Tokyo has the Yamanote line, Osaka has the JR Loop line. Both are essentially circular train routes around the central parts of the respective cities. I had been thinking of this little project for a few years and finally had the time (and the wherewithal) to do it during my time back in Osaka over Easter break. The plan was to hop on the inner loop line (since it’s a loop, it runs either clock-wise (outer) or counter-clockwise (inner)) at Umeda and then hop off at every station, shoot the name of the station and try to photograph something of interest in the immediate location. In some cases, this was far more difficult than I thought it would be.
The first section of the line actually began service in 1898, with the entire line being completed in 1961. There are 19 stations and the distance of the circuit is just a shade under 22 km long (21.7 km, to be exact). This little project actually took me two days to complete. I initially thought that I’d be able to finish in one, but after 5 hours it was time for me to meet up with friends and I still hadn’t gone all the way around. I had to finish, or it would be all for naught, so I needed to go back the following day to get through the last five stations.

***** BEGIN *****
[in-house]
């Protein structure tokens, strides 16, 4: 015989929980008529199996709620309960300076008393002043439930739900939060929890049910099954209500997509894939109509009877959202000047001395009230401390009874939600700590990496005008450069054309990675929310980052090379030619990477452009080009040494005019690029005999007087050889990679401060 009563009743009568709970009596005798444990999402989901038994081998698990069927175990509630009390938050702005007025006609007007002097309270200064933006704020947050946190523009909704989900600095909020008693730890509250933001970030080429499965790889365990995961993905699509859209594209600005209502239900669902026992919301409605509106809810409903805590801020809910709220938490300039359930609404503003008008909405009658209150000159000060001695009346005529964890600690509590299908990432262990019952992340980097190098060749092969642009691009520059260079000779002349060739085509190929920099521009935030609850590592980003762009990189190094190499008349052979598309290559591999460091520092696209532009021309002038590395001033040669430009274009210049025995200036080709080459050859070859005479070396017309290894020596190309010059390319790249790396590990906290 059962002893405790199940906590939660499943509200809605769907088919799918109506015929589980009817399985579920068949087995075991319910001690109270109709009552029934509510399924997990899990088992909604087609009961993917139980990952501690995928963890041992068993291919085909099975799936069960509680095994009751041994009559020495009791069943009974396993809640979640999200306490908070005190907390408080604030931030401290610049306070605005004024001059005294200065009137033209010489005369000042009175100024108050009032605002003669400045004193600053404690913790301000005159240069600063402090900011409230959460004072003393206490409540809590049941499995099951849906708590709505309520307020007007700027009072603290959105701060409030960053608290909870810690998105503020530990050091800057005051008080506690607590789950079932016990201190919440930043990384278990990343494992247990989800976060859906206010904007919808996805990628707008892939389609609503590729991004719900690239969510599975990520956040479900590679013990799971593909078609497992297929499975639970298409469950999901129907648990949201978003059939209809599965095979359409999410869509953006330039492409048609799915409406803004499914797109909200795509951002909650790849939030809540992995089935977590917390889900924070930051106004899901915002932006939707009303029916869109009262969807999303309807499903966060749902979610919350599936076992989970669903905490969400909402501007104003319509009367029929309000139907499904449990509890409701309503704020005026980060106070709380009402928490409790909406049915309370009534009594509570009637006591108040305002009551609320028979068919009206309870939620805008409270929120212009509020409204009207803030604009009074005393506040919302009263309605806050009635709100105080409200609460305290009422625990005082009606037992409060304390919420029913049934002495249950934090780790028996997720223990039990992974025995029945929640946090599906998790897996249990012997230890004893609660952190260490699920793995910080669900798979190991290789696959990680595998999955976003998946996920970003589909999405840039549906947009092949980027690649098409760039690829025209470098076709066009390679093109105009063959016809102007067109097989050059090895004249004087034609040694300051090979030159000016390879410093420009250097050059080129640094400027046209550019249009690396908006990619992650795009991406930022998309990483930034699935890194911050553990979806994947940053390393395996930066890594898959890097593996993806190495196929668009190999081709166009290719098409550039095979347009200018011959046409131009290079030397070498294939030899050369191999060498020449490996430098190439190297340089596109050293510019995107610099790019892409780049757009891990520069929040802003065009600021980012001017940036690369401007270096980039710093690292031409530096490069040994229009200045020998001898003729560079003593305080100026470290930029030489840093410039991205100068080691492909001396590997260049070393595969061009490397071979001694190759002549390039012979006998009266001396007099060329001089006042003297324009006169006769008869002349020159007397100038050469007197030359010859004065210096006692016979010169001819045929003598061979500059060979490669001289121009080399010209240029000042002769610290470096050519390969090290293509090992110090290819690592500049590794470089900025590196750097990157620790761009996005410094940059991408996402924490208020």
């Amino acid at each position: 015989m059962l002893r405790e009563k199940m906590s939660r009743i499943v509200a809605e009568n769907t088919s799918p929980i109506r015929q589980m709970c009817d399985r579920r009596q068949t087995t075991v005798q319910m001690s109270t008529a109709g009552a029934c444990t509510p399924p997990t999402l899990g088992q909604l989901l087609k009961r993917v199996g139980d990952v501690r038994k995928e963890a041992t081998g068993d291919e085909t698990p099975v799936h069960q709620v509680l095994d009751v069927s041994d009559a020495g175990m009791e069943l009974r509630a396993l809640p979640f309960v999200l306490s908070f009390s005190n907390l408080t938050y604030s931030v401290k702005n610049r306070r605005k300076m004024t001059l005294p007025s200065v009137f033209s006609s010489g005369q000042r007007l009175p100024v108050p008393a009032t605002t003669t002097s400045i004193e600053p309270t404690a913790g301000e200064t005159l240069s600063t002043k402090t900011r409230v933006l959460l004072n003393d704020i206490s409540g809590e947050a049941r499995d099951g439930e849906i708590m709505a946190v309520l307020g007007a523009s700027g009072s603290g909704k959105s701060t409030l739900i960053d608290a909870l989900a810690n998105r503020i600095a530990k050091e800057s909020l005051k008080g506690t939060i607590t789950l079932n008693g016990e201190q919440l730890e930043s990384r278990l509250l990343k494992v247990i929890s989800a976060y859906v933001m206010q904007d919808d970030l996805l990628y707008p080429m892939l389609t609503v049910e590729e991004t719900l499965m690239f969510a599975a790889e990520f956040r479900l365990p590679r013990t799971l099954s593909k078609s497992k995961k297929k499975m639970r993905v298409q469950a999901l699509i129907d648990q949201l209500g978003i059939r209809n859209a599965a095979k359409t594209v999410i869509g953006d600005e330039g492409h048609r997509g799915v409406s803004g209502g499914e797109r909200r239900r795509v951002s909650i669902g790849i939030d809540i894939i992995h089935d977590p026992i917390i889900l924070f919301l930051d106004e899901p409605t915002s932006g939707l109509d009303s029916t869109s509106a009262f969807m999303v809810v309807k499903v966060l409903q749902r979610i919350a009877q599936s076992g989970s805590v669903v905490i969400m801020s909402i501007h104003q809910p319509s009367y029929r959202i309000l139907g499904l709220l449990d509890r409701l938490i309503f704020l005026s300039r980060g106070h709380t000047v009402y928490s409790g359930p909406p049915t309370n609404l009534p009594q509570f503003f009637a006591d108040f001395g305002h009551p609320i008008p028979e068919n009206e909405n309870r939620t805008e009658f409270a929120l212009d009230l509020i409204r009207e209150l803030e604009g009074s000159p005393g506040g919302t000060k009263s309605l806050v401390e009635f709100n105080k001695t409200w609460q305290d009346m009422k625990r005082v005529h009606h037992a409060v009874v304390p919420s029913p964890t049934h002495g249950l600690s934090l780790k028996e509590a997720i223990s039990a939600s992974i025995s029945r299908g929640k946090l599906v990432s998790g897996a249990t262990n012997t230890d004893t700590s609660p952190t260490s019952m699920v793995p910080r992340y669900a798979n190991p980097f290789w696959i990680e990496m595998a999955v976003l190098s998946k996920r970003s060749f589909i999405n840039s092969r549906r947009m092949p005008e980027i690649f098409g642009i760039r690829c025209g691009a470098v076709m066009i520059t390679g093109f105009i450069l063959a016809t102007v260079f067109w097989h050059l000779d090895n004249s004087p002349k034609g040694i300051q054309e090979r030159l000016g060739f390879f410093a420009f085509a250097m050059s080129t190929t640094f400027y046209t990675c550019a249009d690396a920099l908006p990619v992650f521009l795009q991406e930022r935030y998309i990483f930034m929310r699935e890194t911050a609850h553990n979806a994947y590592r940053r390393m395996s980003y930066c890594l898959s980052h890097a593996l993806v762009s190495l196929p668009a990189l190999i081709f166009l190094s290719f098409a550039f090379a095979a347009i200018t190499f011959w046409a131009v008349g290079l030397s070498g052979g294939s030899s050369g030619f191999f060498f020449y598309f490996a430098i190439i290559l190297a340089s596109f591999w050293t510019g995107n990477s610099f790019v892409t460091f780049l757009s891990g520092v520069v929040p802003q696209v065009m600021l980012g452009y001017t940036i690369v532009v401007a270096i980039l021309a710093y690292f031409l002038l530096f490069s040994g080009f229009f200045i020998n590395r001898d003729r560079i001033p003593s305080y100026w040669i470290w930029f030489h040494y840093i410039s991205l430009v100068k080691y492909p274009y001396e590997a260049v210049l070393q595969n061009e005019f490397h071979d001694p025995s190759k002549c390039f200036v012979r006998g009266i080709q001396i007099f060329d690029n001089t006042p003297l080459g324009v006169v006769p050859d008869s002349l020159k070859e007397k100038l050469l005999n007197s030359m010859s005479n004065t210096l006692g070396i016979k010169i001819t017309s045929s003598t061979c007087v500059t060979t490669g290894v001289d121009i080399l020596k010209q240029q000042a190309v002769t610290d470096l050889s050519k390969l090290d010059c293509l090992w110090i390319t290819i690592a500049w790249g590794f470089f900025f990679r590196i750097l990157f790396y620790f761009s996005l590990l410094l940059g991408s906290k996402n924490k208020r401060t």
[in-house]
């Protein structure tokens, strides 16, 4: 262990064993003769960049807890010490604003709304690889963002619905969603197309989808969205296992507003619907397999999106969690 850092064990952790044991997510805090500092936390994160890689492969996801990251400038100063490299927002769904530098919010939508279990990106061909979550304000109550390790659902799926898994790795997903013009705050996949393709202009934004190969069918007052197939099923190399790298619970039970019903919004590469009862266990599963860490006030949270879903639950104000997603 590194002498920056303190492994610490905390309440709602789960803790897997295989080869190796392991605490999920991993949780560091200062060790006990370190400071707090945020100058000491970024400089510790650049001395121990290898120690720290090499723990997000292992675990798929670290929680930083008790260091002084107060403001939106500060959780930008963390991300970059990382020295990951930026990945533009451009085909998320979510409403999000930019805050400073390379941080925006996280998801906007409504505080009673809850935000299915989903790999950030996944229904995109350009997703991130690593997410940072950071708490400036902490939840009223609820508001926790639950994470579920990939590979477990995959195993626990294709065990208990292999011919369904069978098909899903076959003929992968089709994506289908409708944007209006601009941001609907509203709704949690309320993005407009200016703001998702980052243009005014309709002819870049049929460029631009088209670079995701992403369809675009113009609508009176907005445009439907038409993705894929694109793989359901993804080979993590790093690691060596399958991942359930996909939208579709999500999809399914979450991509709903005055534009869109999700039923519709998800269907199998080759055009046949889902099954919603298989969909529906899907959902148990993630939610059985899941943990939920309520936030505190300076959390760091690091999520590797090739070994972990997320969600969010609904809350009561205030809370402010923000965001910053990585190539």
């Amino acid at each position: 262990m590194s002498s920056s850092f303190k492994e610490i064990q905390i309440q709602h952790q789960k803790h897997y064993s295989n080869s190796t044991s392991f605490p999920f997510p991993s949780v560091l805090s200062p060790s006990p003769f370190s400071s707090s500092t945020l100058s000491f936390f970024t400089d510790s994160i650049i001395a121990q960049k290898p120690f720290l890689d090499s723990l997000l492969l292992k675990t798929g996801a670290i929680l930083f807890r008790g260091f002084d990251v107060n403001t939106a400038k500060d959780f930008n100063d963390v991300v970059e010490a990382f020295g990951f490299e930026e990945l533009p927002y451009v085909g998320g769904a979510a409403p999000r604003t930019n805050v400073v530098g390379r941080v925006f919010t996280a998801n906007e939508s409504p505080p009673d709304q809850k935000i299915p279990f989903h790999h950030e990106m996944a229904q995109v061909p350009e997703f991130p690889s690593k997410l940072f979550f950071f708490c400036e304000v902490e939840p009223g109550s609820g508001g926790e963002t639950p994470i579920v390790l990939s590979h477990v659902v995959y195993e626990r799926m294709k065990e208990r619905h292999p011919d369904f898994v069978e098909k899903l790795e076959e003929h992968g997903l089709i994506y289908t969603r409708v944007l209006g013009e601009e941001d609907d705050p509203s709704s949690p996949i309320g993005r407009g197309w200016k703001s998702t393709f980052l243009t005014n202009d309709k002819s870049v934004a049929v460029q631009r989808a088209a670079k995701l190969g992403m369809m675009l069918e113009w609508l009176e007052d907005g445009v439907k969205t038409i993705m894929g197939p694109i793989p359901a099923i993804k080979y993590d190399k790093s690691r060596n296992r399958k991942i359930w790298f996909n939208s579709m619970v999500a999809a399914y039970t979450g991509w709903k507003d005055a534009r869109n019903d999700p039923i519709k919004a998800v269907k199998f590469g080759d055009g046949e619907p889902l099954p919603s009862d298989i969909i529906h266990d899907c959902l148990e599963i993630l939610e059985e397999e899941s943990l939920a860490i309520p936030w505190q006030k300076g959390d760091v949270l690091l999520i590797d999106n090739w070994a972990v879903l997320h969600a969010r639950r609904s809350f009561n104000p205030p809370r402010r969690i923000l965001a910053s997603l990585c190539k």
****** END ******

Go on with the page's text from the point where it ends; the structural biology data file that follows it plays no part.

I’m not entirely sure if this was an overly unique, or even a successful project or not. I suppose you, the viewers, will be the judges of that. What was interesting for me, despite knowing Osaka quite well, was to see areas of the city that I hadn’t had reason to go to before. There are some very drastic changes as you go from certain areas to others. South Osaka in particular is noticeably less affluent. For my Vancouver folks, you could equate it to the lower East-side, minus the overt drug problem.
The other thing a bit unusual for me is that I shot all these digitally. Normally I shoot film, but I had planned on doing some night photography this trip (which didn’t happen) so brought along my DSLR. I also ended up applying various filters to these images. Mostly just for film types that I like because I find digital images to be “too perfect”. You’ll notice a few others have more significant filters applied. I figured if this was going to be an experiment, I may as well do a bit more to make things interesting.